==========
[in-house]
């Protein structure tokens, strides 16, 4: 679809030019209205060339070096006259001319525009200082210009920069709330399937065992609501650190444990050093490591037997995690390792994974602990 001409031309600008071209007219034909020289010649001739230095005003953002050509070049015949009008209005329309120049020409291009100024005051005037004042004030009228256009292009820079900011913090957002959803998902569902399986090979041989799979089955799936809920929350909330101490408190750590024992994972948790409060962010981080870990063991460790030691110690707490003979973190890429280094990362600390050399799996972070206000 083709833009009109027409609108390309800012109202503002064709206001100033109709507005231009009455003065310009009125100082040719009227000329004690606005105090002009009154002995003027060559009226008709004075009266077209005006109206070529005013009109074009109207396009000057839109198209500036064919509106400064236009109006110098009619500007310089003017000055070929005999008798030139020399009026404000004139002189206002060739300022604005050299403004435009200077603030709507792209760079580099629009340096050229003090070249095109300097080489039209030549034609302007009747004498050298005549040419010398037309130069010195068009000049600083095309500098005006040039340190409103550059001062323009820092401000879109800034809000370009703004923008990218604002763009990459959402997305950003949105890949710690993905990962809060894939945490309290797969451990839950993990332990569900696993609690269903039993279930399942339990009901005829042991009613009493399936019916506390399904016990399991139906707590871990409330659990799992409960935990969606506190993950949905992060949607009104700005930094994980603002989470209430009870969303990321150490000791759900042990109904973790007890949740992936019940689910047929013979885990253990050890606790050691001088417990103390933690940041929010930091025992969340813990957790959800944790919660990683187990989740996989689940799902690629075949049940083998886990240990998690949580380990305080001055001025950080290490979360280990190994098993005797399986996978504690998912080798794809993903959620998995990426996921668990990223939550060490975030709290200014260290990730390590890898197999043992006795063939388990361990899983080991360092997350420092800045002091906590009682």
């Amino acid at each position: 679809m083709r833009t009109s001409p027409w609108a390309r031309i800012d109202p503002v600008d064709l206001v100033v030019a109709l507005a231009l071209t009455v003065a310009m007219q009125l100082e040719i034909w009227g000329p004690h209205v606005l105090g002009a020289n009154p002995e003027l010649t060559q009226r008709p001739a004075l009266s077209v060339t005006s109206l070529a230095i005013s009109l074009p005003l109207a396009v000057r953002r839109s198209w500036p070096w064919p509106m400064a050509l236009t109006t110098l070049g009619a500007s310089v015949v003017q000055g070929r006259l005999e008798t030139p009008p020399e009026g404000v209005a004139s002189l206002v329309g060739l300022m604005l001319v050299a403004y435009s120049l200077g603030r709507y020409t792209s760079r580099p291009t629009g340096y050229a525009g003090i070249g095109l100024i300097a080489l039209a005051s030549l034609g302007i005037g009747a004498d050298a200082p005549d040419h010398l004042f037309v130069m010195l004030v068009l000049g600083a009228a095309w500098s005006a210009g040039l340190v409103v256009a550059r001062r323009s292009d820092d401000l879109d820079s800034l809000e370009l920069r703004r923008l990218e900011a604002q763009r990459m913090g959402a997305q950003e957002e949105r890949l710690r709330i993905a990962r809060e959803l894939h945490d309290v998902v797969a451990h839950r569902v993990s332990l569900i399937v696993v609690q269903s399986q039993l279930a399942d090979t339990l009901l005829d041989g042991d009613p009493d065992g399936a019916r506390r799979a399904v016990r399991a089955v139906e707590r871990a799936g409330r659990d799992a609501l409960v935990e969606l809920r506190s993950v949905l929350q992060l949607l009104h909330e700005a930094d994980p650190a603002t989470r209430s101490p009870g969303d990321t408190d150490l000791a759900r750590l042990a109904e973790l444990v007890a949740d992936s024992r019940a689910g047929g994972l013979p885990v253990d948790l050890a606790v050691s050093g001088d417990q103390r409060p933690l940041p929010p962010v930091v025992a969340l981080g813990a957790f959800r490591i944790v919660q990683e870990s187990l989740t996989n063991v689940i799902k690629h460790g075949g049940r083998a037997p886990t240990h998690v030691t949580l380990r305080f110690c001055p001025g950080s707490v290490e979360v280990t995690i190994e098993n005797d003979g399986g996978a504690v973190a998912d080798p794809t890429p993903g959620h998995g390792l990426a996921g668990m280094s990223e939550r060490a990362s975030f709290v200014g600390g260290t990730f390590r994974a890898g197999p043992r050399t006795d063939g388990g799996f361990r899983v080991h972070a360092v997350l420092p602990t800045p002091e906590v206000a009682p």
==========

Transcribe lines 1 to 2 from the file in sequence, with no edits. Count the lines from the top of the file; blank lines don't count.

[in-house]
């Protein structure tokens, strides 16, 4: 679809030019209205060339070096006259001319525009200082210009920069709330399937065992609501650190444990050093490591037997995690390792994974602990 001409031309600008071209007219034909020289010649001739230095005003953002050509070049015949009008209005329309120049020409291009100024005051005037004042004030009228256009292009820079900011913090957002959803998902569902399986090979041989799979089955799936809920929350909330101490408190750590024992994972948790409060962010981080870990063991460790030691110690707490003979973190890429280094990362600390050399799996972070206000 083709833009009109027409609108390309800012109202503002064709206001100033109709507005231009009455003065310009009125100082040719009227000329004690606005105090002009009154002995003027060559009226008709004075009266077209005006109206070529005013009109074009109207396009000057839109198209500036064919509106400064236009109006110098009619500007310089003017000055070929005999008798030139020399009026404000004139002189206002060739300022604005050299403004435009200077603030709507792209760079580099629009340096050229003090070249095109300097080489039209030549034609302007009747004498050298005549040419010398037309130069010195068009000049600083095309500098005006040039340190409103550059001062323009820092401000879109800034809000370009703004923008990218604002763009990459959402997305950003949105890949710690993905990962809060894939945490309290797969451990839950993990332990569900696993609690269903039993279930399942339990009901005829042991009613009493399936019916506390399904016990399991139906707590871990409330659990799992409960935990969606506190993950949905992060949607009104700005930094994980603002989470209430009870969303990321150490000791759900042990109904973790007890949740992936019940689910047929013979885990253990050890606790050691001088417990103390933690940041929010930091025992969340813990957790959800944790919660990683187990989740996989689940799902690629075949049940083998886990240990998690949580380990305080001055001025950080290490979360280990190994098993005797399986996978504690998912080798794809993903959620998995990426996921668990990223939550060490975030709290200014260290990730390590890898197999043992006795063939388990361990899983080991360092997350420092800045002091906590009682």